Monday, March 30, 2009

April Fools' Day

Who says engineering can only be used for [fun and] profit?  With loads of pent-up creativity, the only the thing standing between engineers and havoc is over-zealous daycare/management.

During the peak of the dotcom bubble (and the low of productivity), this wasn't a problem.  For pranks, one-time tech giant Sun Microsystems was the place to be.   Every year, under-worked engineers architected antics of ever-escalating complexity where the only rewards were a t-shirt and a record of the event eternally documented on the internet for future employers to see.

But as the tech sector's day in the sun came to a close, pranks became far more subdued.  While nothing less than assembling a Volkswagen in a VP's office would work in the 80s and 90s, the 2000s saw pranks that took little more than a Smart car and a screw driver.  But all is not lost.  As glorious as April Fools' Days past were, they could only be enjoyed by people who were there.  Thanks to the magic of the internet, milder shenanigans can be broadcast to the vast swaths of cube farms from San Jose to Bangalore.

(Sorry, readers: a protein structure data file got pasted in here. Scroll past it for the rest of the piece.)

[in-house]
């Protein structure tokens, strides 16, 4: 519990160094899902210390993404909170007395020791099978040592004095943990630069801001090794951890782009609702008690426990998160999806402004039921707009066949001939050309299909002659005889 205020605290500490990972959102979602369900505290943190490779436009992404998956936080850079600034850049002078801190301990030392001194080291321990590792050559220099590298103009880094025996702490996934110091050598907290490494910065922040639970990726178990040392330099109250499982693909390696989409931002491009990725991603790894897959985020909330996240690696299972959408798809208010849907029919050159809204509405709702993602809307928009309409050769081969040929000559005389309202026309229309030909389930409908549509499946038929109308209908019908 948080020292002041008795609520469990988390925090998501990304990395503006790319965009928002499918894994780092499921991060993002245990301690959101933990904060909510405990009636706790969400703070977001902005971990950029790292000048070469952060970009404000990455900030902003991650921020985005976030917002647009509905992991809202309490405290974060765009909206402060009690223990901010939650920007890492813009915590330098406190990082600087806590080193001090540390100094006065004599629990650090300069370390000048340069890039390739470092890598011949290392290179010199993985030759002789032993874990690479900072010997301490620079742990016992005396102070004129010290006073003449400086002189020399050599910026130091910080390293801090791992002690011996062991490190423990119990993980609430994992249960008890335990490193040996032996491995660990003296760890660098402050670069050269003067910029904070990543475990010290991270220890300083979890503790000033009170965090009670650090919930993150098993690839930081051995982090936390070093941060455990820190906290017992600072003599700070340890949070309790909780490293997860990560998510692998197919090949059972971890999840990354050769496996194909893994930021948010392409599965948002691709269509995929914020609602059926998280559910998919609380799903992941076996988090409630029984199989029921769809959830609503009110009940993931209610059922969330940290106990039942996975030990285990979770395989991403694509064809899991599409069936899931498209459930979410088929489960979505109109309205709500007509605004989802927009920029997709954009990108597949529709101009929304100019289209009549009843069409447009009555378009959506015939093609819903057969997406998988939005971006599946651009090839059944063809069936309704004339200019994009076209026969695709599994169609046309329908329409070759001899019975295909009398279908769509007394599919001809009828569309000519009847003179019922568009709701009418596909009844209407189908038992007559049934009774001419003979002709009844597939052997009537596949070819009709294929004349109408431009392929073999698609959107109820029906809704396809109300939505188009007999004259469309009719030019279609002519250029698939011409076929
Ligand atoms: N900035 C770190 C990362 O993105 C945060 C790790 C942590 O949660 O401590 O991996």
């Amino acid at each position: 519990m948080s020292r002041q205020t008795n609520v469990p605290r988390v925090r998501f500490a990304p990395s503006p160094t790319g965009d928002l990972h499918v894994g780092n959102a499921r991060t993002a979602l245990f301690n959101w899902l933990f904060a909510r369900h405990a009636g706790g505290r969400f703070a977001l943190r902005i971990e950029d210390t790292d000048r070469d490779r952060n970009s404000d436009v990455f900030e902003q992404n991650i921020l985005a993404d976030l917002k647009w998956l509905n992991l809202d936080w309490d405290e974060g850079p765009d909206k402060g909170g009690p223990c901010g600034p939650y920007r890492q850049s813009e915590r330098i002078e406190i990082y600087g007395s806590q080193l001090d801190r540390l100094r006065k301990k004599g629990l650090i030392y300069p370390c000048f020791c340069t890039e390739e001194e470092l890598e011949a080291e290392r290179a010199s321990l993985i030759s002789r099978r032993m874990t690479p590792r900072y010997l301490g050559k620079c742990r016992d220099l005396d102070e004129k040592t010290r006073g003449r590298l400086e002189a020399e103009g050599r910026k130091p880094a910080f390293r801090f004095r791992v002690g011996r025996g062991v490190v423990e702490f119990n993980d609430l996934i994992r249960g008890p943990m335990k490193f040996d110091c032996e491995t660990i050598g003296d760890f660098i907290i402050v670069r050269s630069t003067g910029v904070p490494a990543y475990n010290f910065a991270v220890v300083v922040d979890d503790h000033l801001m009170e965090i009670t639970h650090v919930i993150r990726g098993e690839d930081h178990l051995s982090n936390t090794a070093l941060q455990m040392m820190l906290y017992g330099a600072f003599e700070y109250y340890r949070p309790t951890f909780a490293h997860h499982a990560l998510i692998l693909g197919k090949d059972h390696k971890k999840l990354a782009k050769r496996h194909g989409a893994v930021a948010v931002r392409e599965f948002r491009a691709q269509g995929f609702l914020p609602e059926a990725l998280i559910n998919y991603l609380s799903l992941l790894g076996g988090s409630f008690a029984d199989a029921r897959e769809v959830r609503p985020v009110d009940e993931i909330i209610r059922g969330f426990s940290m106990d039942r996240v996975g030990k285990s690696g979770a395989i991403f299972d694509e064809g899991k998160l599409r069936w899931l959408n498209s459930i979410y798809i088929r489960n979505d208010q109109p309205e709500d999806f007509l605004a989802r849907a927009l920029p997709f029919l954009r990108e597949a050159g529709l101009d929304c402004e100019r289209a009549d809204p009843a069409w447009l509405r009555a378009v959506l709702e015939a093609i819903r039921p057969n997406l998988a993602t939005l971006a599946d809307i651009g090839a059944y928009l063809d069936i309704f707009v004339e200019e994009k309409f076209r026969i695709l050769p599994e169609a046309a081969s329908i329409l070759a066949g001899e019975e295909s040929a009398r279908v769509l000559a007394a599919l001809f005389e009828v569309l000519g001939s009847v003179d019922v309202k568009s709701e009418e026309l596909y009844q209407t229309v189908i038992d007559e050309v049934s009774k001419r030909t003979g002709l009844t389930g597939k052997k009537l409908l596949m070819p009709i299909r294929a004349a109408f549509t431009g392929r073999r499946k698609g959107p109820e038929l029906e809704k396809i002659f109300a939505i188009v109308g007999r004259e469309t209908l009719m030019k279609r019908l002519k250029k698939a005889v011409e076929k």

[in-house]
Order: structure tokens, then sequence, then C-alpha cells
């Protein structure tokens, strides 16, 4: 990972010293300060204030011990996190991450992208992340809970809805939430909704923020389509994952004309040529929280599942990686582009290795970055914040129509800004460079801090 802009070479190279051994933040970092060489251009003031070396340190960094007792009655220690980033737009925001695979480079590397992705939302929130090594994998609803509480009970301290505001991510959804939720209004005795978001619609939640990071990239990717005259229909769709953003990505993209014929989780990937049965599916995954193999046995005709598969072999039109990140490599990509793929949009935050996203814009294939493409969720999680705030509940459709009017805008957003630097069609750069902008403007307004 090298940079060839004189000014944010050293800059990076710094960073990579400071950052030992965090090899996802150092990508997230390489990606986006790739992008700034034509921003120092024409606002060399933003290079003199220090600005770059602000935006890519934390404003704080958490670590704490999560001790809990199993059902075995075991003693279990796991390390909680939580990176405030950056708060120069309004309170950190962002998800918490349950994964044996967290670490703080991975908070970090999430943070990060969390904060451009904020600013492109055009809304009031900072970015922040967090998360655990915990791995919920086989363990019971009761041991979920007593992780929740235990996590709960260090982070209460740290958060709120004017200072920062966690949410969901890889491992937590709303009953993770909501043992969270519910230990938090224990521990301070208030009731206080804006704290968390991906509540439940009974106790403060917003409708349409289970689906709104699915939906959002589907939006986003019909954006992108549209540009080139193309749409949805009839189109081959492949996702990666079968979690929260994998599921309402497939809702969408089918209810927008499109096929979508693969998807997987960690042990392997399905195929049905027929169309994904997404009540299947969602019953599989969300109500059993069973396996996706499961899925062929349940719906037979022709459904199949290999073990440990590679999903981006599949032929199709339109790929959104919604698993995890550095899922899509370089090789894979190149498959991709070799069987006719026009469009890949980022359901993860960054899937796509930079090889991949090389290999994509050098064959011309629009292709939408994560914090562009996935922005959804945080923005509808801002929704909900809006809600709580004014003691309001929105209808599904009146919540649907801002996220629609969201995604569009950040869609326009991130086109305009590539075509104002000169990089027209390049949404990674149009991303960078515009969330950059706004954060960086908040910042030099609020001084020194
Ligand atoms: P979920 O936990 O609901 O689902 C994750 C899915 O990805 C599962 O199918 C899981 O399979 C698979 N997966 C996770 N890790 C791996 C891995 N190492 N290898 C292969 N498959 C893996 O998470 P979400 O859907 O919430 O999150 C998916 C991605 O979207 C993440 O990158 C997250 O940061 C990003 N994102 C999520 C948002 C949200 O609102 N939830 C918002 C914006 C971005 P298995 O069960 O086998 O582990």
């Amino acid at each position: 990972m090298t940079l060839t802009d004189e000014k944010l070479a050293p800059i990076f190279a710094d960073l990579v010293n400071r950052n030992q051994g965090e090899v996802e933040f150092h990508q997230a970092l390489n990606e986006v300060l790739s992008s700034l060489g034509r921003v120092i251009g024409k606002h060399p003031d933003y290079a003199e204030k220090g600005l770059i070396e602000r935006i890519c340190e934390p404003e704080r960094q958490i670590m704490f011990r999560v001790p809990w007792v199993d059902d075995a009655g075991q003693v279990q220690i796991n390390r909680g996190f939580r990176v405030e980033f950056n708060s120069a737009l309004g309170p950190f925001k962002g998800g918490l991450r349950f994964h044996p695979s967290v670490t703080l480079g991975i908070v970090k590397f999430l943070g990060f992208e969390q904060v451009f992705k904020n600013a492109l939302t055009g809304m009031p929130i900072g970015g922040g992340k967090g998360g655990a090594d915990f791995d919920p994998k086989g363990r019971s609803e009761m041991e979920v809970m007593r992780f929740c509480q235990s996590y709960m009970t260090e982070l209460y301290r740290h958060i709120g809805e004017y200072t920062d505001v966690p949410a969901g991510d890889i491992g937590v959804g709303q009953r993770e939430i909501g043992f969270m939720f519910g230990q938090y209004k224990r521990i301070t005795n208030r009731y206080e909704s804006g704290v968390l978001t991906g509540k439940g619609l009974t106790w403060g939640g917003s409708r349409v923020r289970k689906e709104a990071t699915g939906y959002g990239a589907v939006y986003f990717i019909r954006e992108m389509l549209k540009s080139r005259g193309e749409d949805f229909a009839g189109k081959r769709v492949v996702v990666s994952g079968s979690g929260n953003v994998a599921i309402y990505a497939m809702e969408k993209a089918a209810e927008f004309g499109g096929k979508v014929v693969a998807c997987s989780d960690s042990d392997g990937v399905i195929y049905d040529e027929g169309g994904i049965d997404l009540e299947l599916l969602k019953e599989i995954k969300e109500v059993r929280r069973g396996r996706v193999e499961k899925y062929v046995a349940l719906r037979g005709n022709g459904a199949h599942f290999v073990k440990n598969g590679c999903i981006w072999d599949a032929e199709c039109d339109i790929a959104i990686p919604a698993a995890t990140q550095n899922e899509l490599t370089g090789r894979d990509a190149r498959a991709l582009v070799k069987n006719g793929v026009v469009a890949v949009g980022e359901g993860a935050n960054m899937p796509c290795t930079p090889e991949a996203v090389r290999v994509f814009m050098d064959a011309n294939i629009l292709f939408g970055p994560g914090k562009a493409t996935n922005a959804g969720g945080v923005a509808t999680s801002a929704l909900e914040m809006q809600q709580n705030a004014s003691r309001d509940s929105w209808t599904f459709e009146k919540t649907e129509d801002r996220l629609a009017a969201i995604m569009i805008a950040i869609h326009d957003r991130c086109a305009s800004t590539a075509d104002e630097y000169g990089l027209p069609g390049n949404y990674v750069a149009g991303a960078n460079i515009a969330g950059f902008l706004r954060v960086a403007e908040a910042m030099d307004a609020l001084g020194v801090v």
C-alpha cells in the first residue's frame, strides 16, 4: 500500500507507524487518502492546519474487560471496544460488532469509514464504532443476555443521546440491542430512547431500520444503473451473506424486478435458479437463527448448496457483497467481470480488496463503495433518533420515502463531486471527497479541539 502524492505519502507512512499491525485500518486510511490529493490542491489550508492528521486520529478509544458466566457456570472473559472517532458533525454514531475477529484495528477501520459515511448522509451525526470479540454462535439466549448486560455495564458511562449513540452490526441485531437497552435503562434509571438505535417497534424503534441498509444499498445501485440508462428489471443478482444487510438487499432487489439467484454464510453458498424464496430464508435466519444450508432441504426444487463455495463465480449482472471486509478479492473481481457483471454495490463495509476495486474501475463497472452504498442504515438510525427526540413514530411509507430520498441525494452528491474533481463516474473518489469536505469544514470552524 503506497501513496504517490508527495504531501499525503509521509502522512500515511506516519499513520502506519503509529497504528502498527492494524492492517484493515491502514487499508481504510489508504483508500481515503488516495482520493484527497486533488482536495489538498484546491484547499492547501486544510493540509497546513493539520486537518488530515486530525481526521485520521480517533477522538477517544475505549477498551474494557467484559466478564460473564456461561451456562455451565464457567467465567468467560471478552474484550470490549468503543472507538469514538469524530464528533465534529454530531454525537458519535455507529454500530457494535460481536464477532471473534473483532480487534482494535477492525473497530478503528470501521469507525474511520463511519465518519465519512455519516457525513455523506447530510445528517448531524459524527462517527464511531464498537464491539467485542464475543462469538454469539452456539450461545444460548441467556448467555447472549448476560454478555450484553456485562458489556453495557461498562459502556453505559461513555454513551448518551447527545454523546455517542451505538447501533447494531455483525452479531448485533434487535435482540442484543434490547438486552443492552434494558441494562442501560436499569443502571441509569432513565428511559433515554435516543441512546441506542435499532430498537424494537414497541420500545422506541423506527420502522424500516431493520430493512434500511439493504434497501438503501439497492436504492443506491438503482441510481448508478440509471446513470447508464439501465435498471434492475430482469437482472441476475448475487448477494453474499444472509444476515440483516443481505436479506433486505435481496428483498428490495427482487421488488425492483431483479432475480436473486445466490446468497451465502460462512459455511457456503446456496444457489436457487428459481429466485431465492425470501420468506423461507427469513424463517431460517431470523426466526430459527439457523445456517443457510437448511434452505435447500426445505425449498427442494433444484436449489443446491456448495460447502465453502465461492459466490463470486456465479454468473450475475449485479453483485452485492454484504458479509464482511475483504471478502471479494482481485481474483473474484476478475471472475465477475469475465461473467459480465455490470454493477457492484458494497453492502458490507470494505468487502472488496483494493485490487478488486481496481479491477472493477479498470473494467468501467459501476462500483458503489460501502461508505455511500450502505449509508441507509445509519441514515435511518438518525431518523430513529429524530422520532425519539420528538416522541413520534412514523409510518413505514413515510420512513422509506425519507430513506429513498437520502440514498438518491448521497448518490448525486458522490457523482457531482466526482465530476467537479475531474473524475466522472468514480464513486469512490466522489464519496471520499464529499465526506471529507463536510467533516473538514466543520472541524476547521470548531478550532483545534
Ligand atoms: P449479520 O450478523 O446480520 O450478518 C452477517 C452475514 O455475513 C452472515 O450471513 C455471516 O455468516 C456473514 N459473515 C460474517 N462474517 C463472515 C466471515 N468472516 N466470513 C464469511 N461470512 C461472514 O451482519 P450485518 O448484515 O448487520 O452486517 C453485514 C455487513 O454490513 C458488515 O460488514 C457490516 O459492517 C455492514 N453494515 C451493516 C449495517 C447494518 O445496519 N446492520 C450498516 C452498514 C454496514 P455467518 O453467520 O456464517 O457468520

Places to watch:
  • YouTube spent the day in 2008 luring unsuspecting visitors to a now-infamous 80s music video people would have otherwise forgotten and, in the process, killed Rickrolling for good.  Over the course of the next year, everyone from Carson Daly to Rick Astley, himself, participated in the meme.
  • ThinkGeek comes up with an amazing assortment of products barely too good to be true--pics and all!  But don't worry, at least one idea was too good to be fake, and a few months later, the 8-bit tie was for sale.
  • The social news fanboys over at Digg, Reddit, Slashdot, et al. will probably work up something between The Onion and WTF.  The fun is in guessing which stories are real.
  • Google's growing up before our eyes, so its days as the only toilet ISP are numbered.  That said, CEO Eric Schmidt was an exec at Sun, so there might still be a few good laughs from the Googleplex.
  • Any youth-oriented website might join in.  Facebook, Myspace, Twitter, Meebo, and any other website that provides a non-essential service targeted at people too young to remember a world with dialup are all worth visiting.  The key is a company with management that doesn't care and customers who don't care.

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